On Thursday, March 8 from 6-8PM, SowHope will host a Photography Exhibit to showcase the images that Annie and other SowHope volunteers have taken during their mission trips. The event will be held at SowHope’s new office at 3777 Sparks Dr. SE, Grand Rapids. It is open to the public.
The event coincides with International Women’s Day, a century-old global day that celebrates the social, economic, cultural, and political achievements of women and one that marks a call to action for accelerating gender parity.
“It was important for us to hold our event on this day,” says Mary. “Given the incredible role of women around the world, especially in third world countries, we want to be sure to celebrate them, but also remind people that there is still such incredible inequality. The exhibit can deliver hope both to attendees as well as the women SowHope partners with.”
In addition to Annie Kendra’s photography from her visit to West Uganda, the images from six other photographers will be showcased at the event. Dan Watts has done commercial/industrial photography for over three decades and made a name for himself in landscape and cityscape photography. His images from Ga District of Ghana in West Africa will be featured. Josh Visser traveled to India to capture the difficult circumstances under which women work. The exhibit will feature his image of a woman making gravel that stunningly contrasts the beauty and the burden that women of the Third World so commonly bear. Marney Salmon’s interest in photography began as a little girl. Her passion is taking “people pictures” that use her psychology background to see and capture opportunities that tell a visual story. As a child, Debra Kaiserlian Reyburn grew up with the stunning images of National Geographic around her home. They inspired her interest in different cultures and peoples which led to mission trips to Paraguay, Chile, and Haiti.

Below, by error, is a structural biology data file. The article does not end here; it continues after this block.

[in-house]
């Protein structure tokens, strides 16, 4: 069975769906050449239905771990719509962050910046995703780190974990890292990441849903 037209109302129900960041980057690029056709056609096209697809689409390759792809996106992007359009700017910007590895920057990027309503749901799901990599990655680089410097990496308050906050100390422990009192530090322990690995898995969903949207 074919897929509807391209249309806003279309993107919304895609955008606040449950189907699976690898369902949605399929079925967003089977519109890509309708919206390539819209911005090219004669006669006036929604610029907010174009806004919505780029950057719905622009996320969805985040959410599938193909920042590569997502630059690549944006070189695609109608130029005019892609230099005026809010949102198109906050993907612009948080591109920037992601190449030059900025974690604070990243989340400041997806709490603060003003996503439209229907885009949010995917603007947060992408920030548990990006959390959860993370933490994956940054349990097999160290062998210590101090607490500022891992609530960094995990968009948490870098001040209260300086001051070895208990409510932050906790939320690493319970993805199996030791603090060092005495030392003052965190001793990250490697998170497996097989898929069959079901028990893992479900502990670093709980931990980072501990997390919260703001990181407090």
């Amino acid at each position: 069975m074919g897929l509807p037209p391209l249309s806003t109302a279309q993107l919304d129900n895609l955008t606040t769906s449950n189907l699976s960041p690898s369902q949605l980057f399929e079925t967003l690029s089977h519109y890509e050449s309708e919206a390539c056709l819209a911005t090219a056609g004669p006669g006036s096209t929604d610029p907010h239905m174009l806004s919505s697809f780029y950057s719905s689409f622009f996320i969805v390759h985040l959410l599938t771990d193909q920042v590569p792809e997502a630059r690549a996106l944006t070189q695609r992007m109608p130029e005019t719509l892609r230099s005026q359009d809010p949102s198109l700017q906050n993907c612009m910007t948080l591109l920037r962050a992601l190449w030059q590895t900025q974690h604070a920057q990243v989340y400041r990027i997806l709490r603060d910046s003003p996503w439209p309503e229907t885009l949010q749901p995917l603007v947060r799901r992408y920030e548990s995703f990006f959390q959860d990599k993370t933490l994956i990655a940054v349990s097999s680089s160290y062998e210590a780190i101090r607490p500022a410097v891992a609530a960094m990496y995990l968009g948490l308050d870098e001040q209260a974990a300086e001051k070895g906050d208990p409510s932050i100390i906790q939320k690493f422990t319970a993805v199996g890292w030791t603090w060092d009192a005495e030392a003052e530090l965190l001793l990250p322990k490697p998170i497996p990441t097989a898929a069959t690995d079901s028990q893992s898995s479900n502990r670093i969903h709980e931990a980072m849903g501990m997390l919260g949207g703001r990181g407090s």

Finally, the images of SowHope founders Doug Brown and Mary Dailey Brown will also be featured. The couple share a passion for helping others – and in photography. A large part of Doug’s work with SowHope involves computers and technology. Mary worked as an Official Photographer for the White House, photographing both Presidents Carter and Reagan. She went on to open a freelance photography business in suburban Chicago, then after moving to Michigan, founded SowHope.
The SowHope International Women’s Day Exhibit event is sponsored by the Hauenstein Center at Grand Valley, Goodwill Industries of Greater Grand Rapids, Aquinas College, Be A Rose, and Grand Rapids Opportunities for Women (GROW)
For more information, contact Aaron Hoxworth, SowHope Director of Administration, at email@example.com or 616-433-1575.
Laura Huth-Rhoades is a nonprofit consultant specializing in communications and storytelling. She volunteered her time with SowHope to help with this important project. She and her husband and 4 cats live in Lowell, Michigan.